Multifaceted study dates massive Tierra Blanca Joven eruption to 431 CE

Multifaceted study dates massive Tierra Blanca Joven eruption to 431 CE

It has been known that a major volcanic eruption shocked the Maya civilization, but the disaster's precise date and nature were unidentified. In a new study, an international team of archaeologists confirmed that the civilization was rocked by the Tierra Blanca Joven (TBJ) volcanic eruption of Ilopango, El Salvador, which killed every living being within 40 km (25 miles) around the volcano in 431 CE ± 2, 1 590 years ago.

Previous studies have shown that there was a major volcanic eruption in the region, but the date and nature were unknown. New research led by Victoria Smith, an associate professor from the University of Oxford, has revealed more details about the disaster, particularly its precise date.

The scientists came up with their findings after they analyzed an ice core retrieved from Greenland and also carried out radiocarbon measurements from a charred tree found in the TBJ ash deposits.

Hence, the team was able to date accurately the major eruption within just a couple of years-- in 431 CE.

A 3D tephra dispersal model was used to estimate the eruption, and the team found that the plume rose to 45 km (25 miles) and the ash was spread to more than 7 000 km (4 300 miles) away, as far as Greenland.

"This work follows previous studies that were published in 2019 and in which we described, thanks to an extensive analysis of the ash deposits in El Salvador, the main physical parameters of this violent eruption that reached its climax with a series of pyroclastic flows linked a caldera collapse," said co-author Dario Pedrazzi, a researcher at GEO3BCN.

"A great part of this research has been possible thanks to all the data acquired during three field campaigns carried out in El Salvador during which we conducted a detailed mapping of the ash deposits present in an area of 200 000 square km (77 200 square miles)."

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Dario Pedrazzi sampling in an outcrop near Tazumal. Credit: Dario Pedrazzi

Smith added, "More than 2 million square km (772 000 square miles) Central America was covered with at least a half centimeter of ash, and it would have been dark over this region for at least a week."

"The Ilopango Eruption was more than 50 times bigger than that of the 1980 Mount Saint Helens."

"The pyroclastic flows from the eruption of Ilopango were 10 times the volume of those from Vesuvius, which erupted in 79 CE, preserving the Roman city of Pompeii in ash."

The eruption occurred during the Maya Early Classic Period, which extended from 300 to 600 CE as the civilization witnessed growth across Central America.

"The explosion would have killed every living thing within 40 km (25 miles) and there would have been no inhabitants for many years or decades in the vicinity," Smith stated. However, the eruption did not have a notable impact on the Maya elsewhere.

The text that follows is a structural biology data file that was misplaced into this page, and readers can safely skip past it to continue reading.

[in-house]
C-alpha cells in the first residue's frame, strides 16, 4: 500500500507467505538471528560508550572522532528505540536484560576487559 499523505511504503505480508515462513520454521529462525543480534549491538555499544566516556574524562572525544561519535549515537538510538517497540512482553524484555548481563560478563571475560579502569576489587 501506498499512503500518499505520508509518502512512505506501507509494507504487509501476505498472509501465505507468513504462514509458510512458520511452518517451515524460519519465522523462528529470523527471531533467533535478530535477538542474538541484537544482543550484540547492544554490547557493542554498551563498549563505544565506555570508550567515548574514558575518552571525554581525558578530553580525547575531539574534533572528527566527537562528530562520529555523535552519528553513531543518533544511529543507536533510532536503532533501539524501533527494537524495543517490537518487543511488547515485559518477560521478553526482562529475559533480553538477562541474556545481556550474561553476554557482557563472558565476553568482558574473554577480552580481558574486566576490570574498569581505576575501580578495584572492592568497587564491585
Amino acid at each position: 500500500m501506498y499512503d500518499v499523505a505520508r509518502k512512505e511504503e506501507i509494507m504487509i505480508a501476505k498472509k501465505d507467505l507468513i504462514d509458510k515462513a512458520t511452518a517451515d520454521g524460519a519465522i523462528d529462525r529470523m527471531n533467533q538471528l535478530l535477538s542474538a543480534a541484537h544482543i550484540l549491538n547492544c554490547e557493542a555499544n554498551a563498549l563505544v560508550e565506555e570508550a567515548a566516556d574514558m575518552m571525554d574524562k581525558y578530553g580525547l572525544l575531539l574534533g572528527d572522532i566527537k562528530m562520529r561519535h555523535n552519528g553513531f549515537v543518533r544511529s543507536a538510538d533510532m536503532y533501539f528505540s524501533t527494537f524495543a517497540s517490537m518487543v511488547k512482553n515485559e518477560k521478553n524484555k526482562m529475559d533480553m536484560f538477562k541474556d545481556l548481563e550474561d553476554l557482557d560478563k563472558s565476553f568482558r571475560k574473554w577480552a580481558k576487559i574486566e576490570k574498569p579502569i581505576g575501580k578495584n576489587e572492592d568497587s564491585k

Ilopango was believed to have been accountable for the anomalously cold decade in the Northern Hemisphere around 540 CE. However, studies show that this date is at odds with archaeological evidence of pottery production, which actually indicates a date near the beginning of the Early Classic period.

The Ilopango Caldera is situated less than 10 km (6 miles) from El Salvador's capital San Salvador. It is part of the Volcanic Arc of El Salvador, which includes a total of 21 active volcanoes, being one of the most active parts of the Central America Volcanic Arc.

Reference

"The magnitude and impact of the 431 CE Tierra Blanca Joven eruption of Ilopango, El Salvador" - Smith, V. C. et al. - Proceedings of the National Academy of Sciences - DOI: 10.1073/pnas.2003008117

Abstract

The Tierra Blanca Joven (TBJ) eruption from Ilopango volcano deposited thick ash over much of El Salvador when it was inhabited by the Maya, and rendered all areas within at least 80 km of the volcano uninhabitable for years to decades after the eruption. Nonetheless, the more widespread environmental and climatic impacts of this large eruption are not well known because the eruption magnitude and date are not well constrained. In this multifaceted study we have resolved the date of the eruption to 431 ± 2 CE by identifying the ash layer in a well-dated, high-resolution Greenland ice-core record that is >7,000 km from Ilopango; and calculated that between 37 and 82 km3 of magma was dispersed from an eruption coignimbrite column that rose to ∼45 km by modeling the deposit thickness using state-of-the-art tephra dispersal methods. Sulfate records from an array of ice cores suggest a stratospheric injection of 14 ± 2 Tg S associated with the TBJ eruption, exceeding those of the historic eruption of Pinatubo in 1991. Based on these estimates it is likely that the TBJ eruption produced a cooling of around 0.5 °C for a few years after the eruption. The modeled dispersal and higher sulfate concentrations recorded in Antarctic ice cores imply that the cooling would have been more pronounced in the Southern Hemisphere. The new date confirms the eruption occurred within the Early Classic phase when Maya expanded across Central America.

Featured image credit: Panoramic view of the Ilopango's caldera at present day. Credit: Dario Pedrazzi

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